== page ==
Comparison of Markdown editors for Windows 10

Here is a quick comparison/review of all Markdown editors for the modern Windows interface. The selection is limited to the editors with a side-by-side editor and a live-preview pane. (Which only excluded three apps.) Not to spoil the fun, but you get to choose between plague and cholera.

Warning: These apps are likely to cause data loss and frustration! The quality isn’t all that great.

Markdown Editor

Cons:

  • Content of new files are replaced by the file name when saved (sic!)
  • No support for previewing inline or blocks of HTML
  • Crashes when opening files with CR+LF line endings
  • Converts Unicode to ASCII and removes BOM when saving
  • Terrible app bar layout
  • Cannot scroll in unfocused area
  • No sharing

Notes:

  • Includes a weird presentation mode feature

MarkPad

Pros:

  • The most visually appealing editor of the available options
  • Good first-run Markdown tutorial document

Cons:

  • Silently destroys documents with CR+LF line endings
  • Converts Unicode to ASCII and removes BOM when saving
  • Often crashes when opening files from the Desktop
  • Cannot scroll in unfocused area
  • Long delays before input appears in the editor
  • Unusable on lower-end hardware such as the original Microsoft Surface
  • No sharing


Markdown Metro

This app is no longer available as of December 2016.

Pros:

  • Correctly saves document with existing encoding

Cons:

  • No support for previewing inline or blocks of HTML
  • App bar is always visible at the bottom of the screen
  • Can only handle one document at a time (no tabs)
  • Silently fails to open documents with CR+LF line endings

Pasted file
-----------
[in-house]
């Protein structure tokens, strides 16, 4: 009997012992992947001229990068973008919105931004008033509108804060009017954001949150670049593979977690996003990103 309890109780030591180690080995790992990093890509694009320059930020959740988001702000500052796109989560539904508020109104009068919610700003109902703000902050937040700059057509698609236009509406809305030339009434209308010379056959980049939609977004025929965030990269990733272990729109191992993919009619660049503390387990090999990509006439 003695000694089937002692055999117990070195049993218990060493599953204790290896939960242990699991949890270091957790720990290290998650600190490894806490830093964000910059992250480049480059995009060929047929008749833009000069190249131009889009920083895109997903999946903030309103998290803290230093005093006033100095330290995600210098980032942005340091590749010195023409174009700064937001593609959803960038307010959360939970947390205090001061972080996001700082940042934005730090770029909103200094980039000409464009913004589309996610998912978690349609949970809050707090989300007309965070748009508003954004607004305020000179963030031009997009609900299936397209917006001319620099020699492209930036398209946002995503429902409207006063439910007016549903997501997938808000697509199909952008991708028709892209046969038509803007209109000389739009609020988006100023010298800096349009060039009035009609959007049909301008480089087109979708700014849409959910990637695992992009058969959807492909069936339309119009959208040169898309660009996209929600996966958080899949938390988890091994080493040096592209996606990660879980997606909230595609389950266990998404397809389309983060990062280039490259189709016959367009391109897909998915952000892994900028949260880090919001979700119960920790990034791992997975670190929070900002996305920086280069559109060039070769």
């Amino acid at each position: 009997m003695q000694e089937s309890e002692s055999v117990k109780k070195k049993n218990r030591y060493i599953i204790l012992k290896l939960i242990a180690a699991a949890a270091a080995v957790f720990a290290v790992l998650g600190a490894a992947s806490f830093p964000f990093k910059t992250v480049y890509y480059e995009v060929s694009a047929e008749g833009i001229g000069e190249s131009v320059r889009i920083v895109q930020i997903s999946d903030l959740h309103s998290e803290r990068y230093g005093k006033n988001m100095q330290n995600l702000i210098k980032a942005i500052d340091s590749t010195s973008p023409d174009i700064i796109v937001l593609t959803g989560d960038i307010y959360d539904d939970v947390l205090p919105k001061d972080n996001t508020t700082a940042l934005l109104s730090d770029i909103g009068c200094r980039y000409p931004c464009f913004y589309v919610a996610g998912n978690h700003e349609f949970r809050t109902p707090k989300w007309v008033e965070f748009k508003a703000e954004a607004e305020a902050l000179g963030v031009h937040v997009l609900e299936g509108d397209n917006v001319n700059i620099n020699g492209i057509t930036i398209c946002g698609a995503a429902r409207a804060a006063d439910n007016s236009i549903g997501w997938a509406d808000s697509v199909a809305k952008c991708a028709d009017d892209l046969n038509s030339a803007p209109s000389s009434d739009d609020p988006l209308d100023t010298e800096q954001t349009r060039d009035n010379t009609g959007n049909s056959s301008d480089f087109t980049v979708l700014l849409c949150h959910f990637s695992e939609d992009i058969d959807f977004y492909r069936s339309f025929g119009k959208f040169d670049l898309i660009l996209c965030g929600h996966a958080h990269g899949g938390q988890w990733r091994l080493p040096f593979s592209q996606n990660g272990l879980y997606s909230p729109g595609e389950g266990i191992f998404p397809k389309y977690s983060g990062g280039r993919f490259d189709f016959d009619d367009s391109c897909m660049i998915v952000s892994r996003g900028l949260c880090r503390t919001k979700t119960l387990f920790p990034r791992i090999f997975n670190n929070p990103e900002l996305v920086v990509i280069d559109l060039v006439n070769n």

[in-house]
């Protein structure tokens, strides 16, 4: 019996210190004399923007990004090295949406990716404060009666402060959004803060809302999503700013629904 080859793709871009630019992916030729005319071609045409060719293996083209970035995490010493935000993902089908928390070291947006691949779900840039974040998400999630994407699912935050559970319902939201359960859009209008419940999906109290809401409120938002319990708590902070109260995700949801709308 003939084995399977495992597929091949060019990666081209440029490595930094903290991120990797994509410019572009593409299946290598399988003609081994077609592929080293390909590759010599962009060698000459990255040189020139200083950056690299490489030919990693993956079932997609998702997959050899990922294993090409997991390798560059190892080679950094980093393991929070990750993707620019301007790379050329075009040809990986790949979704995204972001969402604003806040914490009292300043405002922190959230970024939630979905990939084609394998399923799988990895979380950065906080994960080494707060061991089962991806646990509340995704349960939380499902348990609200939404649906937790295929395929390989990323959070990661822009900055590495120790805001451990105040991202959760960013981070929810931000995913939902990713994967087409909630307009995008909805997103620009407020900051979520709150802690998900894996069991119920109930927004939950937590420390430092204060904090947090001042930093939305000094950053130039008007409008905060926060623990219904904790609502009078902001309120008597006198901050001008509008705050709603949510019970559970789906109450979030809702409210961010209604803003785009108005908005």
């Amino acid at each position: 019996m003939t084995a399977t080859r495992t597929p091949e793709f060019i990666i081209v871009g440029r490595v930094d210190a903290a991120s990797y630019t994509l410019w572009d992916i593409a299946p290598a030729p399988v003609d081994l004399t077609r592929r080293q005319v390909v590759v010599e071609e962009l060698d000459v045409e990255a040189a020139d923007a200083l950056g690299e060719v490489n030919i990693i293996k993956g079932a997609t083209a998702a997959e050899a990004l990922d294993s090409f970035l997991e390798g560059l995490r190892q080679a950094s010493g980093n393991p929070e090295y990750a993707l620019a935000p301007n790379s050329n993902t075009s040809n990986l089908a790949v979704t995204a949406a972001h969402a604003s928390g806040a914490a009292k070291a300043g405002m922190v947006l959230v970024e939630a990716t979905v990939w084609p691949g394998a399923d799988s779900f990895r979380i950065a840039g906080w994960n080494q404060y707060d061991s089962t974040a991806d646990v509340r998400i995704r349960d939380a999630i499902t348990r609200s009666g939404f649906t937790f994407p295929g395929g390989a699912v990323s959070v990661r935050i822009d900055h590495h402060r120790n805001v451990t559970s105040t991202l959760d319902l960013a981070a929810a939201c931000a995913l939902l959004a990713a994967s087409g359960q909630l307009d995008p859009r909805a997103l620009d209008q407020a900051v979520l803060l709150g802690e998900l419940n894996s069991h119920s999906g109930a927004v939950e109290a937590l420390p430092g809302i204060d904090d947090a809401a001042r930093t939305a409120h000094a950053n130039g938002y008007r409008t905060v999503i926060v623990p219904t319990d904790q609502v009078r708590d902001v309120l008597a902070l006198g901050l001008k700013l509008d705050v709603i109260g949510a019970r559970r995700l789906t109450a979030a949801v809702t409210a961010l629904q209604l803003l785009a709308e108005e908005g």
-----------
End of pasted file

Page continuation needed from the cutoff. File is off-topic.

• No support for opening documents from the Desktop
  • Sporadically inserts spaces on empty lines
  • Annoyingly treats Save as Save As
  • Unusable on lower-end hardware such as the original Microsoft Surface
  • No keyboard shortcuts
  • No sharing

MDown

This app is no longer available as of December 2016.

Pros:

  • Simple task-oriented templates

Cons:

  • No auto-saved states (easy to lose data)
  • Converts Unicode to ASCII and removes BOM when saving
  • Silently fails to open documents with CR+LF line endings
  • Unhelpful paper-like size limitation to editor
  • Can only handle one document at a time (no tabs)
  • Cannot add custom or modify templates
  • App bar only offers formatting options
  • No support for opening documents from the Desktop
  • No keyboard shortcuts
  • No sharing

Downwrite

This app is no longer available as of December 2016.

Pros:

  • Large text in the editor (easier to edit with touch)
  • Word, line, and character counter
  • Only editor that can share documents

Cons:

  • Frequent crashes while typing
  • Previews only update when you stop typing – very distracting!
  • Silently fails to open documents with CR+LF line endings
  • Converts Unicode to ASCII and removes BOM when saving
  • Fails to open any documents from the Desktop
  • No support for previewing inline or blocks of HTML

TrimWord

This app is no longer available as of December 2016.

Pros:

  • Optional (but expensive) style add-on alternatives for the previews

Cons:

  • Problems with non-US keyboard layouts
  • Silently fails to open documents with CR+LF line endings
  • Converts Unicode to ASCII and removes BOM when saving (but prompts to save under new name)
  • Previews sometimes stop updating
  • Can only handle one document at a time (no tabs)
  • Fails to open many documents from the Desktop
  • Has trouble identifying document encodings
  • No sharing

Conclusion

I cannot really recommend any of the available apps. They are quirky, unfinished, unpolished, and do not do their task well. Most are likely to cause you to lose data.

The reviews are sorted by their popularity rank in the Windows Store at the time of publishing. There were no paid options available, so all apps are free of charge.

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